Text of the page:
Monday, August 8, 2011

“Not Such a Bad Life, Is It?”

…Said the man to his companion on Saturday morning as they watched the gorillas browsing for bamboo. He didn’t say this in a philosophical, questioning way (“It’s not such a bad life, is it?”) but in a confident, jolly tone (“Not such a bad life, is it?”), the same one that people who complain about welfare use when they talk about the grand ol’ time people are having surviving on food stamps.

Now, I am not trying to compare gorillas’ quality of living with that of people on welfare. But I do hate it when anyone who’s not part of a particular group makes vast generalizations and enormous assumptions about that group’s health and happiness.

I myself certainly hope the gorillas have decent lives, and I think the zoo does everything in its power to ensure that this is so. I also find the morning browsing rituals very peaceful to watch, and I believe this is because the gorillas themselves are peaceful in their activities—maybe not at peace, but at least tranquil. Nonetheless, I wish I had told the man: “The simple fact that a gorilla is leaning against the side of his enclosure and munching on leaves does not mean that he has a carefree or easy existence:

“For one thing, he has to deal with daily comments from schmucks like you.”

{A note: I do write all text and take all pictures. Please do not reproduce either without my permission.}


biobabbler said...

Totally agree. Leaning back, eating, in gorilla jail, with a territory a tiny tiny fraction of that to which they are accustomed (either by DNA/inclination or experience), having people stare at you all day. Doesn't sound great to me.

However, apparently it is apparently very comforting for even zoo animals to know that they get enough food, which is terribly rare in the wild. I read some study somewhere that showed they def. see their homes as their homes and given a choice of escaping, they usually don't. They theorized it was the certainty of getting fed that made them want to stay.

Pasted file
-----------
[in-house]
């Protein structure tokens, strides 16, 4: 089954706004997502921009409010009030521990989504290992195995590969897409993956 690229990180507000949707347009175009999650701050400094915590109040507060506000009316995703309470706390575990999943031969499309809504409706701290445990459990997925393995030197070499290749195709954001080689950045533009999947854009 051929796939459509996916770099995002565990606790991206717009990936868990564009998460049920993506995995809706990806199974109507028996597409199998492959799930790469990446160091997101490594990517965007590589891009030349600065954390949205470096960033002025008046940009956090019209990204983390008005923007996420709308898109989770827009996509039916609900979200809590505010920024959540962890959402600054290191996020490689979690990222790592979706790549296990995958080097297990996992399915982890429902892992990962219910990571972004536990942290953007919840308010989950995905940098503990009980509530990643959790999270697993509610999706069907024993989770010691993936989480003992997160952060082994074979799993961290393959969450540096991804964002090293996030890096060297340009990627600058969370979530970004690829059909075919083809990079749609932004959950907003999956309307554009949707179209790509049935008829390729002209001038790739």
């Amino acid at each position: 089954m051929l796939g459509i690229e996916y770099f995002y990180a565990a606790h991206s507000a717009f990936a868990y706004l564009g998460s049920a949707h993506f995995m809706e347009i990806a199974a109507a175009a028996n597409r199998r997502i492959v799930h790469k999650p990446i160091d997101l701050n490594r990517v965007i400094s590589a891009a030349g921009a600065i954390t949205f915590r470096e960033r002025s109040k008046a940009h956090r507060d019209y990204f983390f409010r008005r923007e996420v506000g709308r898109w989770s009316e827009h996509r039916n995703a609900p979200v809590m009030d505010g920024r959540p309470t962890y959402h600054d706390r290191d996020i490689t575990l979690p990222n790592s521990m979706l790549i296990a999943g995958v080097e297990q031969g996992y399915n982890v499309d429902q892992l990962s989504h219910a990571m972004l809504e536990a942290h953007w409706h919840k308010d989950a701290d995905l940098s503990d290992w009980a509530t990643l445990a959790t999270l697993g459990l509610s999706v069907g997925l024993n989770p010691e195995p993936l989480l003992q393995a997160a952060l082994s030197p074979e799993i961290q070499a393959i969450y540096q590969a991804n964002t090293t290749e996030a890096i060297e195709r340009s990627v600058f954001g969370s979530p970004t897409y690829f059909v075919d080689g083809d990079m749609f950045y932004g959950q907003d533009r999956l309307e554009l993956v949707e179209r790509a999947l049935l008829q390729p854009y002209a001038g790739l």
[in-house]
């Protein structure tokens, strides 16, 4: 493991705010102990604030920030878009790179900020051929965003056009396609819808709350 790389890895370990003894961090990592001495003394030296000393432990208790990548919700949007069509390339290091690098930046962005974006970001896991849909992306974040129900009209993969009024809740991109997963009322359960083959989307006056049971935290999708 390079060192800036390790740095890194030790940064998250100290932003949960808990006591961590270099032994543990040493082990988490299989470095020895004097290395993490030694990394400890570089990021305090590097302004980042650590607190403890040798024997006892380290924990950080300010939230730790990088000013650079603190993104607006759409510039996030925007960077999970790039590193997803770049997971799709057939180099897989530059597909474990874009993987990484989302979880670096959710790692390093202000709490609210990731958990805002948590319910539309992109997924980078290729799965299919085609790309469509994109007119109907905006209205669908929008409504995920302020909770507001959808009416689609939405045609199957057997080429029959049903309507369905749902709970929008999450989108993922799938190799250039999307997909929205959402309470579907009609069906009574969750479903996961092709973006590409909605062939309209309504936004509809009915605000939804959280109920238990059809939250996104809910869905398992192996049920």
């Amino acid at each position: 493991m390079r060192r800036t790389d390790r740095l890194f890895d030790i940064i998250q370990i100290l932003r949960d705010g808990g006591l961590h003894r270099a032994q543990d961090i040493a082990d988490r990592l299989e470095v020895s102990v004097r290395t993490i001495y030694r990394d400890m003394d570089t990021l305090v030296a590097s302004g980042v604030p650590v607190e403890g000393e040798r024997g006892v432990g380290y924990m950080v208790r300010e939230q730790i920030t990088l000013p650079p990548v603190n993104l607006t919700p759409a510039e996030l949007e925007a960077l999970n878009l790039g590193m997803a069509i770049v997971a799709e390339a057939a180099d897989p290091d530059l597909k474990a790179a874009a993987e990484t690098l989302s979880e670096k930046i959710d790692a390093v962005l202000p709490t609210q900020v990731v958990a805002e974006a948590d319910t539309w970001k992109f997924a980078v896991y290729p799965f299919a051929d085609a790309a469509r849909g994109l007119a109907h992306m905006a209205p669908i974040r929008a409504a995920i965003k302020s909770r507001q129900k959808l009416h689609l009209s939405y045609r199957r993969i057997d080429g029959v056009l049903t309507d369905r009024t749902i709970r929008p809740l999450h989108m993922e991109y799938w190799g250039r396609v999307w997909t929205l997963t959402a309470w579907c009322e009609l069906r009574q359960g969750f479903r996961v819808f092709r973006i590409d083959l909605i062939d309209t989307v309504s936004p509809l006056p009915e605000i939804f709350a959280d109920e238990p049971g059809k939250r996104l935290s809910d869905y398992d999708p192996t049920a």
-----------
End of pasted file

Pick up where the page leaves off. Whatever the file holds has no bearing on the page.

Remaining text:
I think that was chimps or something, can't imagine a tiger wouldn't gratefully bound away and just RUN 20 miles to stretch out its legs (provided there weren't crowds of freaky people and bizarre, totally altered landscape & cars vs. lush forest).

biobabbler said...

uh, "apparently it is apparently"... eef.

Olivia V. Ambrogio said...

Biobabbler: Hey, it's a comment post--you're allowed the occasional typo!

I agree with you, and I *do* think that if animals are in an environment in which they feel secure, well-nourished, and sufficiently intellectually and/or socially stimulated, then they can be content, especially if they were born in captivity. But that doesn't mean that they'd always choose captivity over the wild, or that even when they would, as with the chimps, they're getting the environment they'd *most* prefer or enjoy. I'm sure that being without spectators is a desire of a number of species at the zoo.

Anca said...

That second photo belies the "happy life." That gorilla (I know it's a he because of the silver back) looks like me listening to the news. Not happy. In fact, mad as hell and ready to punch someone upside the head.

Anonymous said...

I have seen the body language exhibited in the second photo demonstrated by other species in a kitchen in Michigan while a certain governor is being discussed.

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